6. What principles and strategies for linking marginalised communities with government health administrators and political decision makers best support the advancement of gender and COVID-19 issues?
  7. What approaches are most effective at successfully integrating different sectors into pandemic planning and response, and to ensuring that gender is centrally considered throughout in this multi-sectoral action?
  8. What capacities are needed to support decision makers, who may not be gender experts themselves, to enable response to threats from COVID-19 and future pandemics that address gender bias?
  9. What is required to strengthen political will for investing in health systems that address gender bias and advance gender equality?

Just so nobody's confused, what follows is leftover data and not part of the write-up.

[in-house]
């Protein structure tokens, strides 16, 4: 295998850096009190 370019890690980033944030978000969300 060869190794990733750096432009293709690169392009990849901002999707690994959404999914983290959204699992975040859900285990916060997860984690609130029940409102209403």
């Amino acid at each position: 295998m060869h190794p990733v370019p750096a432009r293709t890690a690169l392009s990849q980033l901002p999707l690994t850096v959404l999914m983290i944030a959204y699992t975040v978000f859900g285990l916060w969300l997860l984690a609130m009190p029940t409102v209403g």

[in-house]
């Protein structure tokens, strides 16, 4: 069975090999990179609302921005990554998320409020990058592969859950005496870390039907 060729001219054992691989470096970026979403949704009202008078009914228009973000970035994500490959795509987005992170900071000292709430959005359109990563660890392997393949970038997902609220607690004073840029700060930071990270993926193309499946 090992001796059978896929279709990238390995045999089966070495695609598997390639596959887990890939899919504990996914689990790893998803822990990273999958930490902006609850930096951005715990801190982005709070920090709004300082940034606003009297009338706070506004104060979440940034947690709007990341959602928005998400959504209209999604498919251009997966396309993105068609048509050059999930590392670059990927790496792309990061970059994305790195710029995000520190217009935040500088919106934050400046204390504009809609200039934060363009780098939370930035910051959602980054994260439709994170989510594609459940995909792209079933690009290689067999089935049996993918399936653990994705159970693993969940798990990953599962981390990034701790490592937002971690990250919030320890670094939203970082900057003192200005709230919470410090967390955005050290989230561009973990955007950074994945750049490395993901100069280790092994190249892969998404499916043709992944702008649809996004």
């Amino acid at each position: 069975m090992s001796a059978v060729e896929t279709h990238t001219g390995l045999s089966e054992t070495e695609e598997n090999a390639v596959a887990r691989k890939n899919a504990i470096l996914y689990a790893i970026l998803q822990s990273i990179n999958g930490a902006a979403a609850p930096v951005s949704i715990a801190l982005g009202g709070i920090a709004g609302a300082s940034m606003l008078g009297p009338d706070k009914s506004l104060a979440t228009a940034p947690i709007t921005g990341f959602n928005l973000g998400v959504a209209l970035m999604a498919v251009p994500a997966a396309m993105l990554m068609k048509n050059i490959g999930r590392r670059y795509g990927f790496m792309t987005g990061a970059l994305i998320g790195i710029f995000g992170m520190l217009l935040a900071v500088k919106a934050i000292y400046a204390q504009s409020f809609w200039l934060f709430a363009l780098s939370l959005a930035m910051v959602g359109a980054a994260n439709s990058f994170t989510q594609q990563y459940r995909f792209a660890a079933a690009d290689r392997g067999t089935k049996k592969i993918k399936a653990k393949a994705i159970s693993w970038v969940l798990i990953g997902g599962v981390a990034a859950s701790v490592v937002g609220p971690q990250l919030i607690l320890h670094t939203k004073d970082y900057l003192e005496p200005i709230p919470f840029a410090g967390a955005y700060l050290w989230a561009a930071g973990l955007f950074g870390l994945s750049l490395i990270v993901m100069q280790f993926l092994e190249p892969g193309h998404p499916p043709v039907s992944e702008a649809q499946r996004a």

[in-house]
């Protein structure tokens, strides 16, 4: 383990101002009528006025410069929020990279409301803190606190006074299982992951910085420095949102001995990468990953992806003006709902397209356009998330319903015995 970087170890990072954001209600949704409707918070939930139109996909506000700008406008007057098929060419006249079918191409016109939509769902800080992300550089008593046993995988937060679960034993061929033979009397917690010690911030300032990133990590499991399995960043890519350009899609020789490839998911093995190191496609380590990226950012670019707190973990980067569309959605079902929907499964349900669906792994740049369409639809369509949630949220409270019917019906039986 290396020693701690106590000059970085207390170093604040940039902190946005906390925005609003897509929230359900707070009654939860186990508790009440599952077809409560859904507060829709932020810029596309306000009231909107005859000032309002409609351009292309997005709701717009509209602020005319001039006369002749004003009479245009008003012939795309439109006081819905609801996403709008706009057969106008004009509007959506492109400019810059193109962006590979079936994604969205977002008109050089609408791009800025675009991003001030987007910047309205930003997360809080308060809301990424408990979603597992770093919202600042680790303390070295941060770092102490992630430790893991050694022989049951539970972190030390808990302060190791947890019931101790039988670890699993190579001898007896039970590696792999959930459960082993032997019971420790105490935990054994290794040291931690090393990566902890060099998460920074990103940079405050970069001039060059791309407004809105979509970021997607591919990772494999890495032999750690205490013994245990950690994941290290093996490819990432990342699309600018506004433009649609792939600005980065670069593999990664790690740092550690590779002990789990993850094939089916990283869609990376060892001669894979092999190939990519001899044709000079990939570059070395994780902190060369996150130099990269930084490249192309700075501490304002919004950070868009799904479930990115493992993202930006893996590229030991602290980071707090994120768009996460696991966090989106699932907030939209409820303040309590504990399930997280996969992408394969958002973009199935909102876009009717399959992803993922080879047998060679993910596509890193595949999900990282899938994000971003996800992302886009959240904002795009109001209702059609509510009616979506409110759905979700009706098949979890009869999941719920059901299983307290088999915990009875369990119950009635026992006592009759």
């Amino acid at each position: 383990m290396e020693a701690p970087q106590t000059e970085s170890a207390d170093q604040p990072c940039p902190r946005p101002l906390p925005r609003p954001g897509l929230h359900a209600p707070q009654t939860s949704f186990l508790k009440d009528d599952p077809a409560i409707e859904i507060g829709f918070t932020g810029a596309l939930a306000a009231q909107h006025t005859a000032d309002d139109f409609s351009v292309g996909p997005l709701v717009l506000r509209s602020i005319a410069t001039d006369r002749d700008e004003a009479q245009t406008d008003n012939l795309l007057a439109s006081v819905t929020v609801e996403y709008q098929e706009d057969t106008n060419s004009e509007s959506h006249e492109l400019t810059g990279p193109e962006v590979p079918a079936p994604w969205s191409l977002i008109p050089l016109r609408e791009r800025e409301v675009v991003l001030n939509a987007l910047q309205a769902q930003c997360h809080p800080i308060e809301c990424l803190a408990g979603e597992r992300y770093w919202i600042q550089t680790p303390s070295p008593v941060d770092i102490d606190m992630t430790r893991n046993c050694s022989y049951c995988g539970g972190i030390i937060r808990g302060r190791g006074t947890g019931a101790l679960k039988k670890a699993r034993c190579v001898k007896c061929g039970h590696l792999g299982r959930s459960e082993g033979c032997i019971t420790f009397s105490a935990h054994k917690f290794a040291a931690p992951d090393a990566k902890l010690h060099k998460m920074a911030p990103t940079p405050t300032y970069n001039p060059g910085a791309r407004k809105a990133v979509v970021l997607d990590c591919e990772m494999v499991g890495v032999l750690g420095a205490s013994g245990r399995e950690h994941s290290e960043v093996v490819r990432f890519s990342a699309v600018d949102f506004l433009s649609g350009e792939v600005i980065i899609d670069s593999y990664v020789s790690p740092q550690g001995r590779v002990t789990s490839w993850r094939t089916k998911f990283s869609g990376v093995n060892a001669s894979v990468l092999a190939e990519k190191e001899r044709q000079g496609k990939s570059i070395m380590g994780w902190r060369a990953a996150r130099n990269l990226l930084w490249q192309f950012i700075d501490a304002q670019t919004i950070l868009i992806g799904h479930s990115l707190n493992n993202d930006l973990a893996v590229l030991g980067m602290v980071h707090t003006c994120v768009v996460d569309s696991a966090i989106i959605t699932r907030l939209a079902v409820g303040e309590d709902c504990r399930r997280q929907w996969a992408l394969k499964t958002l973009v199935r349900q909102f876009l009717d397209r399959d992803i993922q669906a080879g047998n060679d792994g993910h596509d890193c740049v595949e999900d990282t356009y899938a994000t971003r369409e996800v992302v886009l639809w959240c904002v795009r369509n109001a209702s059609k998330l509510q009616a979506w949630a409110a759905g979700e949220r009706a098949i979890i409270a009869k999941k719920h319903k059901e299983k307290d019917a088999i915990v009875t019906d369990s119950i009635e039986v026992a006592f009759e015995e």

10. What are the gender implications of COVID-19 response and recovery plans, the budgets allocated and resultant expenditures?

 

Access the interactive Results Dashboard

 

These results are still evolving; the relative importance of each research question changes as more people respond to the survey. We invite those from as many organizational/professional backgrounds and geographical regions to participate in English, French, Spanish or Portuguese. Your voice matters in this endeavour for an equitable world where gender is mainstreamed and gender responsiveness and resilience characterise health systems at all times, pandemics notwithstanding.

Your voice matters, join us!

Survey responses on health status and behaviour, vaccine & therapeutics R&D, health service delivery, as well as health governance are welcome. Please vote on or before Friday 15th October for the very last time. Stay tuned for final results and launch in early December through the buzzboard.